• Implementation – The PAPAS tool•  PAPAS is fully customizable –  E.g., scanning depth, number of performed injections, page loading timeouts, etc.•  Three modes are supported –  Fast mode, extensive mode, assisted mode –  In assisted mode, authenticated areas of a site can be scanned as well
  • Possible improvements•  PAPAS does not support the crawling of links embedded in active content –  E.g., flash•  Support additional encoding schemas (UTF-8, Double URL)•  PAPAS currently only focuses on client-side exploits where user needs to click on a link –  HPP is also possible on the server side – but this is more difficult to detect –  Analogous to detecting stored XSS
  • Ethical Considerations•  Only client-side attacks. The server-side have the potential to cause harm•  We provided the applications with innocuous parameters (&foo=bar). No malicious code.•  Limited scan time (15min) and activity•  We immediately informed, when possible, the security engineers of the affected applications –  Thankful feedbacks
  • Two set of experiments  We used PAPAS to scan a set of popular websites–  About 5,000 sites collected by the first 500 of Alexa’s main categories–  The aim: To quickly scan as many websites as possible and to see how common HPP flaws are  We then analyzed some of the sites weidentified to be HPP-vulnerable in more detail
  • The 5,016 tested sites Categories # of Tested Categories # of Tested Applications Applications Financial 110 Shopping 460 Games 300 Social Networking 117Government 132 Sports 256 Health 235 Travel 175 Internet 698 University 91 News 599 Video 114Organization 106 Others 1,401 Science 222
  • Efficient assessment•  In 13 days, we tested 5,016 sites and more than 149,000 unique pages•  To maximize the speed, the scanner –  Crawled pages up to a distance of 3 from the homepage –  Considered links with at least one parameter (except for the homepage) –  Considered at max 5 instances for page (same page, different query string) –  We disabled pop-ups, images, plug-ins for active content technologies
  • Evaluation – Parameter Precedence•  Database Errors –  Web developers does not seem conscious of the possibility to duplicate GET/POST parameters
  • Evaluation – Parameter Precedence•  Parameter Inconsistency –  Sites developed using a combination of heterogeneous technologies (e.g. PHP and Perl) –  This is perfectly safe if the developer is aware of the HPP threat… this is not always the case
  • Evaluation – HPP Vulnerabilities•  PAPAS discovered that about 1,500 (30%) websites contained at least one page vulnerable to HTTP Parameter Injection –  The tool was able to inject (and verify) an encoded parameter•  Vulnerable != Exploitable –  Is the parameter precedence consistent? –  Can a possible attacker override existing parameter values?
  • Vulnerable or exploitable?•  Injection on link: –  Parameter in the middle -> always overriding –  Parameter at the begin/end -> automated check via P-Scan•  Injection on form: –  The injected value is automatically encoded by the browser –  Still, someone may be able to run a two-step attack (client-side) or a server-side attack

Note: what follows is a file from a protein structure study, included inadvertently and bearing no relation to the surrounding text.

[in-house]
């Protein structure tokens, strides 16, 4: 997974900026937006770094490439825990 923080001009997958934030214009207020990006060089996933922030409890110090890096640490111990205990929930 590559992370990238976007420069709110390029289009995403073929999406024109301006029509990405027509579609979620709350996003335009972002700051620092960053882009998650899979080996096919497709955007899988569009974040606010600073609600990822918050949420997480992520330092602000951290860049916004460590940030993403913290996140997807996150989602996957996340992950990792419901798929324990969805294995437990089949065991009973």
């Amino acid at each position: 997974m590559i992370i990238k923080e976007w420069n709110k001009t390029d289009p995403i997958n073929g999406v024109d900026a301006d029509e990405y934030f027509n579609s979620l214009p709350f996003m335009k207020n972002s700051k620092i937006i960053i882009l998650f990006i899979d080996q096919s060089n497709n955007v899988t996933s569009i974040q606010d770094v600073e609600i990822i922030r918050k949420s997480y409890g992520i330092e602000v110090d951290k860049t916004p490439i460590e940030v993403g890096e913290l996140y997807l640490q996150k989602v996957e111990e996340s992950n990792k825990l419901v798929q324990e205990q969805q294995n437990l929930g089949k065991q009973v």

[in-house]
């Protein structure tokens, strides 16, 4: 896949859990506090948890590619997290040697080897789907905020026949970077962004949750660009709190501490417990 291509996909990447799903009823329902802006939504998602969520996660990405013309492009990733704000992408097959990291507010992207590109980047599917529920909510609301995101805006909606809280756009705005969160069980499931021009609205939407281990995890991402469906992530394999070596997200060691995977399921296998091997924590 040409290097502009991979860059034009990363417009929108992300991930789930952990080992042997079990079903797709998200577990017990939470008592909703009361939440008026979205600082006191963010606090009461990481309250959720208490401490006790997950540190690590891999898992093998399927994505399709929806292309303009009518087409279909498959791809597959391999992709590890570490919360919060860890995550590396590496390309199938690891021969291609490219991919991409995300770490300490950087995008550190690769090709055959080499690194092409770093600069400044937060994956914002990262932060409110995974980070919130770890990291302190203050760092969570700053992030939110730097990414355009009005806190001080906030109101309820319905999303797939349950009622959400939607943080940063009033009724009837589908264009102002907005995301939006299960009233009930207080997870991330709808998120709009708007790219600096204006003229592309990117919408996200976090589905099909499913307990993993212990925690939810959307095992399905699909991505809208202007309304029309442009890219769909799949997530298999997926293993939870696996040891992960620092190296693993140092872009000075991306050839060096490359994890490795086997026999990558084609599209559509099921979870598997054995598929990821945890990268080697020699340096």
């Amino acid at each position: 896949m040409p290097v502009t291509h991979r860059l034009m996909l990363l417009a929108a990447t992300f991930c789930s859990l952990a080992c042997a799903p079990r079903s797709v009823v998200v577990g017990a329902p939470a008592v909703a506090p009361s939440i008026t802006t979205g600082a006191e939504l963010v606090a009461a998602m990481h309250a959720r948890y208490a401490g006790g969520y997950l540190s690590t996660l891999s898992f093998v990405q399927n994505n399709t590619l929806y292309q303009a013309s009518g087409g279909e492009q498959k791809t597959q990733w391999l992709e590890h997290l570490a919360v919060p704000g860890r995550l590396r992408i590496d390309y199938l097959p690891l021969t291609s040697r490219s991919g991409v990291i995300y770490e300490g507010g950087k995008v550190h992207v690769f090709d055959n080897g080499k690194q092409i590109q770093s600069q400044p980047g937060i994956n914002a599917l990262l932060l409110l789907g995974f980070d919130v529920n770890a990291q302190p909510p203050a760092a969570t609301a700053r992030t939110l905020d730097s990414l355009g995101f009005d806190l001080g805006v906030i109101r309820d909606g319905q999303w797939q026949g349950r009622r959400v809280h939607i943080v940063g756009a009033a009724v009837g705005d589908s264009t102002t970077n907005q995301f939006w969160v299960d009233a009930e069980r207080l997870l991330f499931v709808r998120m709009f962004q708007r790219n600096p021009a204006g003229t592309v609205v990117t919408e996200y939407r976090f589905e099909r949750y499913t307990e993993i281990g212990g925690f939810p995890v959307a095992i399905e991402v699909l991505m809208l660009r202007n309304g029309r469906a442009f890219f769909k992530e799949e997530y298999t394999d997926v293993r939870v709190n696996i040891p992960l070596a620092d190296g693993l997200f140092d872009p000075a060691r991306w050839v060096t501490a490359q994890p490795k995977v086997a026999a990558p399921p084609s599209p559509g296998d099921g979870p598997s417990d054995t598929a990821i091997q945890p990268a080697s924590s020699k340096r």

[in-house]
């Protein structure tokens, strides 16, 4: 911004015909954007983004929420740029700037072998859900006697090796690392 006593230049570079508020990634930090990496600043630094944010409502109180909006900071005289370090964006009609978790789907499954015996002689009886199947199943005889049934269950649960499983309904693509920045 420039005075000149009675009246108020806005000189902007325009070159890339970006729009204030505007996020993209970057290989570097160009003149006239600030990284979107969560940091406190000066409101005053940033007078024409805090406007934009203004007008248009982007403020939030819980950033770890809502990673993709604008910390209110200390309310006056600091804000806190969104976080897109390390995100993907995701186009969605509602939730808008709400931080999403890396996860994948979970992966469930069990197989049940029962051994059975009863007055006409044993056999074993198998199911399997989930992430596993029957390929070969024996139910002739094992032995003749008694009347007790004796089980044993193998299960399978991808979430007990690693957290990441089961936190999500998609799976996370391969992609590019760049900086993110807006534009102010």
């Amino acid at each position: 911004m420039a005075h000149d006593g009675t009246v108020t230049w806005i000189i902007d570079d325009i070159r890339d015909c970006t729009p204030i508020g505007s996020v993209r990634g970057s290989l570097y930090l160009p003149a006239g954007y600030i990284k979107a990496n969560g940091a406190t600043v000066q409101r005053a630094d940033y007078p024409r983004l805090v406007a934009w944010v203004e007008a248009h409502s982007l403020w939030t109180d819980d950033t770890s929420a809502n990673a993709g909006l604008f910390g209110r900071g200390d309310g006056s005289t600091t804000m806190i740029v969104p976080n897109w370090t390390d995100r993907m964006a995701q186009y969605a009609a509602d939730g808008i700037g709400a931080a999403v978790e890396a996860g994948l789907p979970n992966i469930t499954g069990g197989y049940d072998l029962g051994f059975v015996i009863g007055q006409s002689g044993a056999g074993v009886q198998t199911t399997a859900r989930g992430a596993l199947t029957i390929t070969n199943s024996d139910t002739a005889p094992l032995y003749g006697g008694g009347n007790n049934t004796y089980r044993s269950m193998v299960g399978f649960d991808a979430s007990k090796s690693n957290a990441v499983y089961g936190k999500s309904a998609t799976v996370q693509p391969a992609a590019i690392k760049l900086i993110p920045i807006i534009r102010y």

• Vulnerable or exploitable?•  702 applications are exploitable –  About 14% –  The injected parameter either overrides the value of an existing one or is accepted as “new parameter” •  E.g. A new action is injected Url: pool.pl?par1=val1%26action%3Dreset Link: target.pl?x=y&w=z&par1=val1&action=reset
  • Evaluation•  More sensitive sites are equally (or even more) affected by the problem
  • False Positives•  10 applications (1.12%) use the injected parameter as entire target for one link•  Variation of the special case we saw in slide 18 (V-Scan: special cases) –  The application applied a transformation to the parameter before using it as a link’s URL
  • Some Case Studies•  We investigated some of the websites in more detail –  Among our “victims”: Facebook, Google, Symantec, Microsoft, PayPal, Flickr, FOX Video, VMWare, … –  We notified security officers and some of the problems were fixed –  Facebook: share component –  Several shopping cart applications could be manipulated to change the price of an item –  Some banks were vulnerable and we could play around with parameters –  Google: search engine results could be manipulated
  • Homepage injection WHO
  • Nasa.gov: coldfusion SQL Error
  • Misleading shopping users
  • Your (secured) home banking
  • And Google 
  • PAPAS Online Service•  5K websites tested –  30% sites are vulnerable: injectable parameters –  14% exploitable: possible to override or introduce arbitrary parameters/values•  What about mine?•  PAPAS @ http://papas.iseclab.org•  Free-to-use service•  Ownership token verification•  Configurable
  • PAPAS Online Service DEMO
  • HPP Prevention•  Input validation –  Encoded query string delimiters•  Use safe methods –  Parameter precedence (ref. slide 14) –  Channel (GET/POST/Cookie) validation (ref. slide 19)•  Raise awareness –  The client can provide the same parameter twice (or more)
  • Acknowledgments, References•  Co-joint work: –  M. Balduzzi, C. Torrano Gimenez, D. Balzarotti, and E. Kirda. Automated discovery of parameter pollution vulnerabilities in web applications. In NDSS’11, San Diego, CA.•  I collected a bunch of resources here: –  http://papas.iseclab.org/cgi-bin/resources.py•  S. di Paola, L. Carettoni on HPP @ OWASP 2009 –  http://www.slideshare.net/Wisec/http-parameter-pollution-a- new-category-of-web-attacks
  • Conclusion  Presented the first technique and system to detect HPP vulnerabilities in web applications. •  We call it PAPAS, http://papas.iseclab.org  Conducted a large-scale study of the Internet •  About 5,000 web sites  Our results suggest that Parameter Pollution is a largely unknown, and wide-spread problemWe hope our work will help raise awareness about HPP!
  • Questions? embyte@iseclab.org